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Roman pottery in Wales

The Roman pottery kilns at Holt. These kilns were established by the 20th Legion to provide pottery for their fortress at Chester.
The Roman pottery kilns at Holt. These kilns were established by the 20th Legion to provide pottery for their fortress at Chester.
Black burnished Ware. This pottery was originally produced by the Durotriges tribe in Dorset and was widely used by the Roman army and civilians in Britain.
Black burnished Ware. This pottery was originally produced by the Durotriges tribe in Dorset and was widely used by the Roman army and civilians in Britain.
Here we see two South Wales Grey Ware vessels and a Caerleon grey ware bowl. South Wales Grey Ware was developed in the Usk region, and was notable for its storage jars and containers.
Here we see two South Wales Grey Ware vessels and a Caerleon grey ware bowl. South Wales Grey Ware was developed in the Usk region, and was notable for its storage jars and containers.
Range of vessels found at Usk Roman fortress - a flagon for drinking, a jar for storage, a bowl for mixing or cooking, and a large lid, probably used during cooking.
Range of vessels found at Usk Roman fortress - a flagon for drinking, a jar for storage, a bowl for mixing or cooking, and a large lid, probably used during cooking.

The Romans brought many things to Wales - roads, baths and towns among much else - but one of their most significant introductions was mass-produced pottery.

Pottery had been used in Wales for 4,000 years prior to the Roman conquest, but its production had always been small scale.

A hundred years after the Roman invasion Britain was awash with potteries, selling their wares across whole regions of Britain. Pottery was everywhere, and was used by almost everyone.

Pottery, the indispensable material

One of the key forces behind this change was the Roman army. The legions used pottery to store and transport food, drink and other raw materials. Pottery was used for cooking and serving food, and for building, plumbing and roofing. In short it was an indispensable material.

easily carried far and so, on arrival in a new area the Roman legions had to make sure that they had a fresh sources of supply.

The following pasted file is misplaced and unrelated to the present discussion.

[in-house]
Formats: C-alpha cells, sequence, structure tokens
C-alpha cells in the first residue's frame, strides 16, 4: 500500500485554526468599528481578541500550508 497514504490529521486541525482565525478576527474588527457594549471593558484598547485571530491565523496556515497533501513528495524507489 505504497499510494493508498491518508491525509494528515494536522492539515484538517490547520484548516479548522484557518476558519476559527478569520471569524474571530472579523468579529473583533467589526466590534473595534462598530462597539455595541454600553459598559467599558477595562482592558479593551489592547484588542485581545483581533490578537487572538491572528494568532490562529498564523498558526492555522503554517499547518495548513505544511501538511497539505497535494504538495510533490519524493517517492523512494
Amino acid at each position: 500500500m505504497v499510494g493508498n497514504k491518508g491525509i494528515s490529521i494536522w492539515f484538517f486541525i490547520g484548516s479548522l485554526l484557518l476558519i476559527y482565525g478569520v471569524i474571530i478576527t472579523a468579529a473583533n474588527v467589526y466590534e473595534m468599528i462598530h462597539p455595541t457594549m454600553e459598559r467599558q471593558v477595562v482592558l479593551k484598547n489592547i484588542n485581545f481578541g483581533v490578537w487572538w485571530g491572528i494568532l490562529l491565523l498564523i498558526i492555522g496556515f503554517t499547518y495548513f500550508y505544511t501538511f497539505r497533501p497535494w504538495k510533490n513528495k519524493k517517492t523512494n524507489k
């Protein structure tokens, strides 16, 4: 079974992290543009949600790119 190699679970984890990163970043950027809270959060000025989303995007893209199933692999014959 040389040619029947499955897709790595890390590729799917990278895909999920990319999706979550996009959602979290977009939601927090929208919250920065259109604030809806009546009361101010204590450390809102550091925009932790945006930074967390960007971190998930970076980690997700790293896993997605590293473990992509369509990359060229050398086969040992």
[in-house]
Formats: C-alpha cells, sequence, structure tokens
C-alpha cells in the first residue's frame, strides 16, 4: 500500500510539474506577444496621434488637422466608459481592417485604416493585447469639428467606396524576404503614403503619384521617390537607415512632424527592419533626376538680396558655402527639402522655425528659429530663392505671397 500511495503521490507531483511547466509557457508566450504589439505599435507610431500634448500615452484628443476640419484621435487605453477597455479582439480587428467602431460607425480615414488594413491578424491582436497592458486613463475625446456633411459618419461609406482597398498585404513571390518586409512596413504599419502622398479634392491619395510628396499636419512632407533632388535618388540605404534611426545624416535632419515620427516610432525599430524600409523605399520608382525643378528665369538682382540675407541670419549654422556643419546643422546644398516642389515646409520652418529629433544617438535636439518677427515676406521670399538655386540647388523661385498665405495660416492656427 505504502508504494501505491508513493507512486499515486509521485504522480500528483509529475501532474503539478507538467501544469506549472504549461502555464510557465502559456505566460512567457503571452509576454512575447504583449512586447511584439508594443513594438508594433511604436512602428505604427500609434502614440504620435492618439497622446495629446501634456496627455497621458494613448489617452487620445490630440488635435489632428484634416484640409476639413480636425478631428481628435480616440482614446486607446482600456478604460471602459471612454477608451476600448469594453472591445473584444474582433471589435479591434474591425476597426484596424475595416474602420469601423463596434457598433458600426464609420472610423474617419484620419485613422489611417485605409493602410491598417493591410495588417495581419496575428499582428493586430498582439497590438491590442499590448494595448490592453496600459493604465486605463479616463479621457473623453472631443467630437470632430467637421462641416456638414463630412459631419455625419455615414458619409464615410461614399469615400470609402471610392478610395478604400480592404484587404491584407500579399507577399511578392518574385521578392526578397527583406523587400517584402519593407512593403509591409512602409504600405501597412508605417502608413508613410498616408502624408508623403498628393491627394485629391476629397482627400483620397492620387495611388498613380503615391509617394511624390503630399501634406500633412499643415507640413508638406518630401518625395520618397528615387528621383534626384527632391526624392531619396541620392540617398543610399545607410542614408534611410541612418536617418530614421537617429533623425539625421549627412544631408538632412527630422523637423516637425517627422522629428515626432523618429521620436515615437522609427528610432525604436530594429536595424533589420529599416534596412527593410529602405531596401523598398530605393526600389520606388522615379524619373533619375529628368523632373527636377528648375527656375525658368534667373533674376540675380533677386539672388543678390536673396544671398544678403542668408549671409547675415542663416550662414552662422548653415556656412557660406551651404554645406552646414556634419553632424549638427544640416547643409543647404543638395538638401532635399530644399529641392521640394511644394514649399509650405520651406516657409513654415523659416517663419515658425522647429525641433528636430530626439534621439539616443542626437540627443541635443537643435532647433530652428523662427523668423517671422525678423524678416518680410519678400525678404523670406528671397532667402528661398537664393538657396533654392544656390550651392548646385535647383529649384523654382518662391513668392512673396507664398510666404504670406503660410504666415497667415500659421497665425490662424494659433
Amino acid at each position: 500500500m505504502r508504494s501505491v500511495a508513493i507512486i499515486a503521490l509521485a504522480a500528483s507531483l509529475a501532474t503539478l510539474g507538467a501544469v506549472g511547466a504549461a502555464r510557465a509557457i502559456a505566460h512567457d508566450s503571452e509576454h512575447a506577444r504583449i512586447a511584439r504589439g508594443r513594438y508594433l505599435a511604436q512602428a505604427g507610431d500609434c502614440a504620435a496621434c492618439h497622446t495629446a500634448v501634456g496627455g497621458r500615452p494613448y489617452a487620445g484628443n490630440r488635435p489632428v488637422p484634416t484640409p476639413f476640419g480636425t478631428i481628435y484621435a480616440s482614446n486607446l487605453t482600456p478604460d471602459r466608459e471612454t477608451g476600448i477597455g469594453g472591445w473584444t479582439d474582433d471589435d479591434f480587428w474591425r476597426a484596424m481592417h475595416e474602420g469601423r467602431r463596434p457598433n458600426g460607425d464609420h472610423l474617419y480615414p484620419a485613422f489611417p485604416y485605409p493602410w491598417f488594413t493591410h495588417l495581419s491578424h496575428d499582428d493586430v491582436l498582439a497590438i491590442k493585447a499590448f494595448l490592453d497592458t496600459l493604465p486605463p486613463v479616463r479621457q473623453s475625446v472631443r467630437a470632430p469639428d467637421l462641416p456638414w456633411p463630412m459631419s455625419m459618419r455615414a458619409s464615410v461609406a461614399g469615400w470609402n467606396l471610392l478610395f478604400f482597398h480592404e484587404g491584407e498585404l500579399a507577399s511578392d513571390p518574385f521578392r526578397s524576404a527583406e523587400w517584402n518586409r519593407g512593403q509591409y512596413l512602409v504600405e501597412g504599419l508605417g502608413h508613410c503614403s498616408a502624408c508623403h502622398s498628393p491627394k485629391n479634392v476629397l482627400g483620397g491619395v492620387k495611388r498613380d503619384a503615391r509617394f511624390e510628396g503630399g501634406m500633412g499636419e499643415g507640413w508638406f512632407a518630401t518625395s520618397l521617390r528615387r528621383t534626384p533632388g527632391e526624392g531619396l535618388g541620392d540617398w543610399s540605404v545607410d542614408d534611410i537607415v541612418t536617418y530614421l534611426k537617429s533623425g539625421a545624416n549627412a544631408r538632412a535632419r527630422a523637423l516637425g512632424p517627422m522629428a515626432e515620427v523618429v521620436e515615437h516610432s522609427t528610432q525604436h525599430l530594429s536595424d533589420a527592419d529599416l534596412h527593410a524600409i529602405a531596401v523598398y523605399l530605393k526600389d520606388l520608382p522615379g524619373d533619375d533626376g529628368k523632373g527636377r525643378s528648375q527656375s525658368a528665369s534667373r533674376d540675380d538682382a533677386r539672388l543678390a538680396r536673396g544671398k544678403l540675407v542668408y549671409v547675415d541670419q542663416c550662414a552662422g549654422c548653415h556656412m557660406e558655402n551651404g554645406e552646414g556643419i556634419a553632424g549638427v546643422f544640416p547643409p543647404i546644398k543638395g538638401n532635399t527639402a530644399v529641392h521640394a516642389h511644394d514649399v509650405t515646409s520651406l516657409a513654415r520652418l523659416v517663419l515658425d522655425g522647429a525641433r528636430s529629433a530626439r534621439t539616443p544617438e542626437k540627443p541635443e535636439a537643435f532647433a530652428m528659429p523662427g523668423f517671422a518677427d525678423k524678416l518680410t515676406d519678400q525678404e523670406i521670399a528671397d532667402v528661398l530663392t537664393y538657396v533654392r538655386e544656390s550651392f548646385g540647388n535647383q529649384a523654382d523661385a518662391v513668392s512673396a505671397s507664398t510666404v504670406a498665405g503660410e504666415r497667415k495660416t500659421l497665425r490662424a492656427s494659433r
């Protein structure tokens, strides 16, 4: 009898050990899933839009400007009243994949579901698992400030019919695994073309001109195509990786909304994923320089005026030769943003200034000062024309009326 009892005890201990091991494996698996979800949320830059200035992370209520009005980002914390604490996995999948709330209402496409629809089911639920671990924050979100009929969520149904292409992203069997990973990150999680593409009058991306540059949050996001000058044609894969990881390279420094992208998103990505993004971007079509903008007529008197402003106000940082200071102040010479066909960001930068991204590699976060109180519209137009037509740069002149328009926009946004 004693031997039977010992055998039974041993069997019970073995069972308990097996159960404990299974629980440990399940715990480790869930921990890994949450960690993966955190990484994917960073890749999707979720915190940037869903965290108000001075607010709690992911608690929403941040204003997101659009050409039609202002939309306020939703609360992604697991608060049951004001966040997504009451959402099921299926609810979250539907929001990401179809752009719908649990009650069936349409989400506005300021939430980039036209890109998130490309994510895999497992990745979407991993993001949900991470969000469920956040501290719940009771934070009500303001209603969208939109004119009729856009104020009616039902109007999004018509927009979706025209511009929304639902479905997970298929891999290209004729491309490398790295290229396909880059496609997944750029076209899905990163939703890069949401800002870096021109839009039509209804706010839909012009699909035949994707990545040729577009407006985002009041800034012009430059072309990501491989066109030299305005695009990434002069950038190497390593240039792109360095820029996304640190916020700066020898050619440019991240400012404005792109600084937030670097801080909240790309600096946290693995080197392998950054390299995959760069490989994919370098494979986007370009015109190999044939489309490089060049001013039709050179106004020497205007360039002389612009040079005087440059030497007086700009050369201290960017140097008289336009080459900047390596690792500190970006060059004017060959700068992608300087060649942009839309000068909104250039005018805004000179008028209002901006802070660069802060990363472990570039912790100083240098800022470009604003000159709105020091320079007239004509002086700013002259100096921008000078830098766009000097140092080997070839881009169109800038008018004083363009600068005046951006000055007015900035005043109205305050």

One of the first legionary fortresses in Wales was at Usk (Monmouthshire), established between AD55-60. Here the garrison maintained itself by making its own pottery, and by importing items from conquered territories in England and on the continent.

When a fortress was established at Chester, its pottery supply was guaranteed by the building of its own potteries at Holt (Wrexham). Military kilns also exist at other Welsh forts.

Although Welsh potters were at first unable to service the Roman army, over the years local industries developed to meet the needs of this enormous market. In the Usk region potters began to produce jars in a style known as 'South Wales Grey Ware'. Other cooking and serving vessels were also produced, but these faced stiff competition from the 'Black Burnished Ware' industry of southern Britain.

It was not just the army that benefited from these new industries. The massive quantity of pottery now being produced in Wales also found a market among the civilian and native population. On archaeological sites of this period across Wales, the presence of Roman pottery is a defining characteristic.

While for many native Britons baths and villas would have remained foreign concepts, Roman pottery became an acceptable element of the conquest and occupation - part of the Romanization of Britain.

Background Reading

A Pocket Guide: Roman Wales by W. H. Manning. University of Wales Press and The Western Mail (2001).

Report on the Excavations at Usk 1965-1976: The Roman Pottery edited by W. H. Manning. University of Wales Press (1993).

Article Date: 10 May 2007

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